Glass, Travers and Begovic therefore form a “small clique” of goalkeepers. “I think you could see more goalkeeping goals,” said Glass. “That’s what I thought when Mark met Travers. It was a great header that hit the near post.

“Sometimes I put on the gloves and train when they need another goalkeeper. With the modern way of goalkeeper training, the goalkeepers can shoot against the other goalkeepers themselves. This type of training could make goalkeepers more competent in front of goal. “

Glass said he was always a “frustrated striker”. Even at the end of his professional career, having represented more than a dozen clubs, he wasn’t sure he was better as a striker. After his retirement he immediately started playing as a center forward in Sunday league football.

It says a lot about the cultural implications of his goal for Carligel by Nigel Pearson that his boots from that game are now on display at the National Football Museum. Former Bournemouth manager Eddie Howe always laughed when Glass said it was the “goal of football” rather than his own, but he really meant it.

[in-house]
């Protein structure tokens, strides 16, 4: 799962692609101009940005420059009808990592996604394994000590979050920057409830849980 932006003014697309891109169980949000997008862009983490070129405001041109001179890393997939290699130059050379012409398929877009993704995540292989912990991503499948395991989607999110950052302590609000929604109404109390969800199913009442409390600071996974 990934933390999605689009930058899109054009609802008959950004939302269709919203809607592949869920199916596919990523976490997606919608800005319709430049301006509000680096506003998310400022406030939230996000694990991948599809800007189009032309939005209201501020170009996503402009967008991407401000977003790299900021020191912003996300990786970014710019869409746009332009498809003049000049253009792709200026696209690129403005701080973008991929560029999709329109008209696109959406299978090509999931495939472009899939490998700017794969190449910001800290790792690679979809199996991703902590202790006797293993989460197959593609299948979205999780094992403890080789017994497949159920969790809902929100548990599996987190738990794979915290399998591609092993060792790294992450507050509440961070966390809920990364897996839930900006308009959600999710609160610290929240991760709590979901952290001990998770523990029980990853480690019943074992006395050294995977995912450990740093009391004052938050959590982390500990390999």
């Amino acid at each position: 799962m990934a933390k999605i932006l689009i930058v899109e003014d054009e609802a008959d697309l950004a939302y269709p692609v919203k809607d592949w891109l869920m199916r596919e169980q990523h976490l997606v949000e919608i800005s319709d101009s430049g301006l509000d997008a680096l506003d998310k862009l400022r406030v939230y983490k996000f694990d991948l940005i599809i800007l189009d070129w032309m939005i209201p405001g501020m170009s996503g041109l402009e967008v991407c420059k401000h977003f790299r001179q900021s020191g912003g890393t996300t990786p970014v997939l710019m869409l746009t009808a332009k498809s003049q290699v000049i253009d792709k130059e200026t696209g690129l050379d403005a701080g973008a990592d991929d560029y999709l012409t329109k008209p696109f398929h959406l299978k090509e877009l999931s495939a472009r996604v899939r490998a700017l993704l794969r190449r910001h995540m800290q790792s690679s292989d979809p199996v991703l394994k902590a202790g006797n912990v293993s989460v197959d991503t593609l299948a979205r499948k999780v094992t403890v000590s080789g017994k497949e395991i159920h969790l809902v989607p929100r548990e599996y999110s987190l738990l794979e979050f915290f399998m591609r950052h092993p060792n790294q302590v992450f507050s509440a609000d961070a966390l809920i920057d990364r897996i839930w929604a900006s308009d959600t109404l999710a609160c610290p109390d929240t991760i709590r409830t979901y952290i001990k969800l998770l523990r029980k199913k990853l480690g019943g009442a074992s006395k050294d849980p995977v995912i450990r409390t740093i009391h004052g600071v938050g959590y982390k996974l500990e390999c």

“From a selfish point of view, I want to be the most famous goalkeeper,” said Glass. “But it’s not my moment. I’m a part of it and I’m reminded that I scored it, but it’s the context of the goal: seconds die, keep the team in the league. Everything geared towards this scenario.

“There’s a lot more to it than me. Look at Nigel Pearson. It was his first managerial job. Had Carlisle gone down, would he have gone on and done the great things that he did? There are many different aspects to history, and that’s the beauty of football. Alisson’s goal showed that beauty too. “